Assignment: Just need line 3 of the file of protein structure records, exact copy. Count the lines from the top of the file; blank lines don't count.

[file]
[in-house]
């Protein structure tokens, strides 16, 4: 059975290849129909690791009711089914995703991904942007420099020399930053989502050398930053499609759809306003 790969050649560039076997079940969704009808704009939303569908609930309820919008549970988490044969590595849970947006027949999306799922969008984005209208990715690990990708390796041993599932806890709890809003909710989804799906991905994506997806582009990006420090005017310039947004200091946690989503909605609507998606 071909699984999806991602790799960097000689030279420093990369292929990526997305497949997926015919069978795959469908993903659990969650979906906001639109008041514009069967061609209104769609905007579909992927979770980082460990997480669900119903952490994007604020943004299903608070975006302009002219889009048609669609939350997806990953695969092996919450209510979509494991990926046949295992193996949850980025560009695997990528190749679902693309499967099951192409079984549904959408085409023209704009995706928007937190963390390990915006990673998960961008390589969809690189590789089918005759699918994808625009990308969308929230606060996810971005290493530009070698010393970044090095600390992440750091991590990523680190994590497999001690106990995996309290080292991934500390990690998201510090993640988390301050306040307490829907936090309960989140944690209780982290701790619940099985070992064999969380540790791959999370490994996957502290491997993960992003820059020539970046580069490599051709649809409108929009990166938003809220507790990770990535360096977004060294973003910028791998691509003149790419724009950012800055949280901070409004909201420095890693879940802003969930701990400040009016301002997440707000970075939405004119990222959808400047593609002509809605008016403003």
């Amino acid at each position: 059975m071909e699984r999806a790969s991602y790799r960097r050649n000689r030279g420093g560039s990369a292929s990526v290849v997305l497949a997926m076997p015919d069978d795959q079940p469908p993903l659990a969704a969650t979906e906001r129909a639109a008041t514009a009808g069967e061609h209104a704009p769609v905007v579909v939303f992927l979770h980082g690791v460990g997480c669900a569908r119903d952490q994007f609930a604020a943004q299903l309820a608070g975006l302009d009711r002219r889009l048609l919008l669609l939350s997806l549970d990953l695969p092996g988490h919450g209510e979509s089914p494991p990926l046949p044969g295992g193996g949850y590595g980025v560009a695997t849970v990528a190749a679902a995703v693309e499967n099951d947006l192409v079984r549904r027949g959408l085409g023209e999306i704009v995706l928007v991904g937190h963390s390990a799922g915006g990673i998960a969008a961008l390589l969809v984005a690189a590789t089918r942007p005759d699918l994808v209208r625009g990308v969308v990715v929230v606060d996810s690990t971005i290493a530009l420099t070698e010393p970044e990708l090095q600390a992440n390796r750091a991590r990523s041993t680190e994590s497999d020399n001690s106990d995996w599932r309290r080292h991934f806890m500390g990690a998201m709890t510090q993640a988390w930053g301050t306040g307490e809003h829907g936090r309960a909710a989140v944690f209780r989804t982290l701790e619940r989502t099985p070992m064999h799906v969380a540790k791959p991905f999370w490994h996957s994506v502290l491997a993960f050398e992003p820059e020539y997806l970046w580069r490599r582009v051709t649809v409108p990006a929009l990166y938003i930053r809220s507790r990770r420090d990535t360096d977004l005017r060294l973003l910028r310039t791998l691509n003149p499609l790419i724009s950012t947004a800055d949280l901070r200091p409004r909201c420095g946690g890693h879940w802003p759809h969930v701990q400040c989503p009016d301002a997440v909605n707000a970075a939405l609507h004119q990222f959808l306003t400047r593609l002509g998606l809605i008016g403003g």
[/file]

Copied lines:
């Amino acid at each position: 059975m071909e699984r999806a790969s991602y790799r960097r050649n000689r030279g420093g560039s990369a292929s990526v290849v997305l497949a997926m076997p015919d069978d795959q079940p469908p993903l659990a969704a969650t979906e906001r129909a639109a008041t514009a009808g069967e061609h209104a704009p769609v905007v579909v939303f992927l979770h980082g690791v460990g997480c669900a569908r119903d952490q994007f609930a604020a943004q299903l309820a608070g975006l302009d009711r002219r889009l048609l919008l669609l939350s997806l549970d990953l695969p092996g988490h919450g209510e979509s089914p494991p990926l046949p044969g295992g193996g949850y590595g980025v560009a695997t849970v990528a190749a679902a995703v693309e499967n099951d947006l192409v079984r549904r027949g959408l085409g023209e999306i704009v995706l928007v991904g937190h963390s390990a799922g915006g990673i998960a969008a961008l390589l969809v984005a690189a590789t089918r942007p005759d699918l994808v209208r625009g990308v969308v990715v929230v606060d996810s690990t971005i290493a530009l420099t070698e010393p970044e990708l090095q600390a992440n390796r750091a991590r990523s041993t680190e994590s497999d020399n001690s106990d995996w599932r309290r080292h991934f806890m500390g990690a998201m709890t510090q993640a988390w930053g301050t306040g307490e809003h829907g936090r309960a909710a989140v944690f209780r989804t982290l701790e619940r989502t099985p070992m064999h799906v969380a540790k791959p991905f999370w490994h996957s994506v502290l491997a993960f050398e992003p820059e020539y997806l970046w580069r490599r582009v051709t649809v409108p990006a929009l990166y938003i930053r809220s507790r990770r420090d990535t360096d977004l005017r060294l973003l910028r310039t791998l691509n003149p499609l790419i724009s950012t947004a800055d949280l901070r200091p409004r909201c420095g946690g890693h879940w802003p759809h969930v701990q400040c989503p009016d301002a997440v909605n707000a970075a939405l609507h004119q990222f959808l306003t400047r593609l002509g998606l809605i008016g403003g």